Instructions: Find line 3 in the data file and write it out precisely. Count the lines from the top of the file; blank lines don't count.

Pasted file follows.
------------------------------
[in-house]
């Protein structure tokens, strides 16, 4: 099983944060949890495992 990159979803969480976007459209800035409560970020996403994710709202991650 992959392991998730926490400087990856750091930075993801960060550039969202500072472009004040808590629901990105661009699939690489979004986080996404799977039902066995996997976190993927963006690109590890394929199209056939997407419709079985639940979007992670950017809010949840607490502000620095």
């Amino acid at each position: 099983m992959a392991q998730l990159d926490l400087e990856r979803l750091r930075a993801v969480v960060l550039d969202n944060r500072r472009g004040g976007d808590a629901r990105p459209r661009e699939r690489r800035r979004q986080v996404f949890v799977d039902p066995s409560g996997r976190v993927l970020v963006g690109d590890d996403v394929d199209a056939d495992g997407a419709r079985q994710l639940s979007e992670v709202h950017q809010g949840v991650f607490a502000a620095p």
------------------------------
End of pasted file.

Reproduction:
């Amino acid at each position: 099983m992959a392991q998730l990159d926490l400087e990856r979803l750091r930075a993801v969480v960060l550039d969202n944060r500072r472009g004040g976007d808590a629901r990105p459209r661009e699939r690489r800035r979004q986080v996404f949890v799977d039902p066995s409560g996997r976190v993927l970020v963006g690109d590890d996403v394929d199209a056939d495992g997407a419709r079985q994710l639940s979007e992670v709202h950017q809010g949840v991650f607490a502000a620095p």